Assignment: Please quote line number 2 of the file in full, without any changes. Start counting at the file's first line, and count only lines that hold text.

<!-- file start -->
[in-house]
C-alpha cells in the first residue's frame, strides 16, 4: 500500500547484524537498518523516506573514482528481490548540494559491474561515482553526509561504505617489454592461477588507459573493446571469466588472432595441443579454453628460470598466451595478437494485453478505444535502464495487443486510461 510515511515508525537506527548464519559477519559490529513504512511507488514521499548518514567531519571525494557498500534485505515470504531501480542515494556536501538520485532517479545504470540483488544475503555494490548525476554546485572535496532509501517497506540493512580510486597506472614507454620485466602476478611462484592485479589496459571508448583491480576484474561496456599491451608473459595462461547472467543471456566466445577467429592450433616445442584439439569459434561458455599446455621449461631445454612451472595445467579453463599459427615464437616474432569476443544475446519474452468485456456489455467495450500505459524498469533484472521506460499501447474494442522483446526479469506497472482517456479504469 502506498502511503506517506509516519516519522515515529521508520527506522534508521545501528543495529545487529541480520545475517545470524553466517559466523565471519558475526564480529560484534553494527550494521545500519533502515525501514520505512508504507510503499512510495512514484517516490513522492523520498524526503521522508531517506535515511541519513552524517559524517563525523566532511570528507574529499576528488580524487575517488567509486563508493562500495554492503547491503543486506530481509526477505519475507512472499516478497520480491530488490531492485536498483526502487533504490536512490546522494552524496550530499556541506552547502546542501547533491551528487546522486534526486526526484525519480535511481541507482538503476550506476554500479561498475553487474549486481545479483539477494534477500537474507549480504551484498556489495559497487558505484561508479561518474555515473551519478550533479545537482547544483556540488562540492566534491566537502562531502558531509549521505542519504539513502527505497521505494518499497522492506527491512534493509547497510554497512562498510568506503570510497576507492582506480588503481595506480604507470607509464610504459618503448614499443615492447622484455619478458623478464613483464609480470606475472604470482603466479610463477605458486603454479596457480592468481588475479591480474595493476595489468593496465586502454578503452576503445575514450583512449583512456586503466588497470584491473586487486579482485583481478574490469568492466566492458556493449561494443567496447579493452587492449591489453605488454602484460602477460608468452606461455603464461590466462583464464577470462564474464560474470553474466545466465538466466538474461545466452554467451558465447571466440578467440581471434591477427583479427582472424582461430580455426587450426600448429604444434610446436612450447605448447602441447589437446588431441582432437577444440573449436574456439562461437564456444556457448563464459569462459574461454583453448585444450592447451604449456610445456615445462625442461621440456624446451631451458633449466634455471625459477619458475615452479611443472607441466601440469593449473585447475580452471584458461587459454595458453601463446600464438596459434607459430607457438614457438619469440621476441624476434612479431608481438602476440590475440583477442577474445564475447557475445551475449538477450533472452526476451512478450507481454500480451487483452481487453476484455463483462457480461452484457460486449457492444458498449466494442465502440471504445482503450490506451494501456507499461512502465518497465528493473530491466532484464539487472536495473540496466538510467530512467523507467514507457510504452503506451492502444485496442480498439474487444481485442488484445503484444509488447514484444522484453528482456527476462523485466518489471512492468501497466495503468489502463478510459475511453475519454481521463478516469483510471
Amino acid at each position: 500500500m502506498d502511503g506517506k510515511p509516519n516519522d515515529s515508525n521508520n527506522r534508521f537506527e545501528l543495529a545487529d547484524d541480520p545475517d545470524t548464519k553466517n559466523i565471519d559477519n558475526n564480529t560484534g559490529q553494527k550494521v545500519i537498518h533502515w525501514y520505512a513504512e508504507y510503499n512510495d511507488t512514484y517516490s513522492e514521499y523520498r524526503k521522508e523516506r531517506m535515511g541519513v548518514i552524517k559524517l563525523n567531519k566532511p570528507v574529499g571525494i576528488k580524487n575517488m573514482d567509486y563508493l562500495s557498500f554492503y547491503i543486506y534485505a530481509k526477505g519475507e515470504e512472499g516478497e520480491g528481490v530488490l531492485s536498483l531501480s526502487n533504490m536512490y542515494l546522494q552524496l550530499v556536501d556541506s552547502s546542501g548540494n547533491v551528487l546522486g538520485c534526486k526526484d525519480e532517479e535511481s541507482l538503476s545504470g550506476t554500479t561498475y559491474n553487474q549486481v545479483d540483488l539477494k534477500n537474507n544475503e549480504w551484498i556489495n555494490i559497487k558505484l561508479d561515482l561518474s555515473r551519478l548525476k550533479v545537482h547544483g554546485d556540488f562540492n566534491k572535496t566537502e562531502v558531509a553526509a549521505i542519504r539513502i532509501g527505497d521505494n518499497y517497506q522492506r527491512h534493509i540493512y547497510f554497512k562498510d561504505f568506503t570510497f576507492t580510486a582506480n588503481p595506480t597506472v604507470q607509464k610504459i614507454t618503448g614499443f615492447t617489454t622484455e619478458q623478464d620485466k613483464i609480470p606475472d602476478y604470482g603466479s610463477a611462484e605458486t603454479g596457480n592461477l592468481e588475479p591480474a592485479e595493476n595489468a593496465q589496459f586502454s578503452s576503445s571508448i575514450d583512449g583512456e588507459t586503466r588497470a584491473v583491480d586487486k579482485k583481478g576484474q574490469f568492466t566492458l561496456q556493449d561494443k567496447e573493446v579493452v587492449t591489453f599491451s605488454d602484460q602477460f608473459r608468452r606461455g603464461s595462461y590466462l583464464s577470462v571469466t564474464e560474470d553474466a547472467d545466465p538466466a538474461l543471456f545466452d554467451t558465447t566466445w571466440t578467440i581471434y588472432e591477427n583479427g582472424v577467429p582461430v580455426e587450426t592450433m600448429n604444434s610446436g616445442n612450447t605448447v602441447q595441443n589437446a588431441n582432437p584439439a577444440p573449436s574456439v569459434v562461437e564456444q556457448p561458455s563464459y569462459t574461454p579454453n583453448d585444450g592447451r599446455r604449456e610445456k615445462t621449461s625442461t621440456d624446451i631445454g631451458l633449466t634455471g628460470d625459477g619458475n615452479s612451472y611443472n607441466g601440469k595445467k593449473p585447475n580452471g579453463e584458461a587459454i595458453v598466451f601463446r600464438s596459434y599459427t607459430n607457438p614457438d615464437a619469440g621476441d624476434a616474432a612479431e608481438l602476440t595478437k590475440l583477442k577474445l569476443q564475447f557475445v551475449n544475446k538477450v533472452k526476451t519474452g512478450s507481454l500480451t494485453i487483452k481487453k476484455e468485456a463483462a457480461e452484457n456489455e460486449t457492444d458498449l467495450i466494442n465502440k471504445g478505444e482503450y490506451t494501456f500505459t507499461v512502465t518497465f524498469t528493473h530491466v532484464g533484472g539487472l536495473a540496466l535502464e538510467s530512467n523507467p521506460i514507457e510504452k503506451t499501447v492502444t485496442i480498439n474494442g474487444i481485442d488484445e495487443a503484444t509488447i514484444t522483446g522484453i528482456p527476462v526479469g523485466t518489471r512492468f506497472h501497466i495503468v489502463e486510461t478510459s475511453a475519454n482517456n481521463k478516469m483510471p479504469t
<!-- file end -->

C-alpha cells in the first residue's frame, strides 16, 4: 500500500547484524537498518523516506573514482528481490548540494559491474561515482553526509561504505617489454592461477588507459573493446571469466588472432595441443579454453628460470598466451595478437494485453478505444535502464495487443486510461 510515511515508525537506527548464519559477519559490529513504512511507488514521499548518514567531519571525494557498500534485505515470504531501480542515494556536501538520485532517479545504470540483488544475503555494490548525476554546485572535496532509501517497506540493512580510486597506472614507454620485466602476478611462484592485479589496459571508448583491480576484474561496456599491451608473459595462461547472467543471456566466445577467429592450433616445442584439439569459434561458455599446455621449461631445454612451472595445467579453463599459427615464437616474432569476443544475446519474452468485456456489455467495450500505459524498469533484472521506460499501447474494442522483446526479469506497472482517456479504469 502506498502511503506517506509516519516519522515515529521508520527506522534508521545501528543495529545487529541480520545475517545470524553466517559466523565471519558475526564480529560484534553494527550494521545500519533502515525501514520505512508504507510503499512510495512514484517516490513522492523520498524526503521522508531517506535515511541519513552524517559524517563525523566532511570528507574529499576528488580524487575517488567509486563508493562500495554492503547491503543486506530481509526477505519475507512472499516478497520480491530488490531492485536498483526502487533504490536512490546522494552524496550530499556541506552547502546542501547533491551528487546522486534526486526526484525519480535511481541507482538503476550506476554500479561498475553487474549486481545479483539477494534477500537474507549480504551484498556489495559497487558505484561508479561518474555515473551519478550533479545537482547544483556540488562540492566534491566537502562531502558531509549521505542519504539513502527505497521505494518499497522492506527491512534493509547497510554497512562498510568506503570510497576507492582506480588503481595506480604507470607509464610504459618503448614499443615492447622484455619478458623478464613483464609480470606475472604470482603466479610463477605458486603454479596457480592468481588475479591480474595493476595489468593496465586502454578503452576503445575514450583512449583512456586503466588497470584491473586487486579482485583481478574490469568492466566492458556493449561494443567496447579493452587492449591489453605488454602484460602477460608468452606461455603464461590466462583464464577470462564474464560474470553474466545466465538466466538474461545466452554467451558465447571466440578467440581471434591477427583479427582472424582461430580455426587450426600448429604444434610446436612450447605448447602441447589437446588431441582432437577444440573449436574456439562461437564456444556457448563464459569462459574461454583453448585444450592447451604449456610445456615445462625442461621440456624446451631451458633449466634455471625459477619458475615452479611443472607441466601440469593449473585447475580452471584458461587459454595458453601463446600464438596459434607459430607457438614457438619469440621476441624476434612479431608481438602476440590475440583477442577474445564475447557475445551475449538477450533472452526476451512478450507481454500480451487483452481487453476484455463483462457480461452484457460486449457492444458498449466494442465502440471504445482503450490506451494501456507499461512502465518497465528493473530491466532484464539487472536495473540496466538510467530512467523507467514507457510504452503506451492502444485496442480498439474487444481485442488484445503484444509488447514484444522484453528482456527476462523485466518489471512492468501497466495503468489502463478510459475511453475519454481521463478516469483510471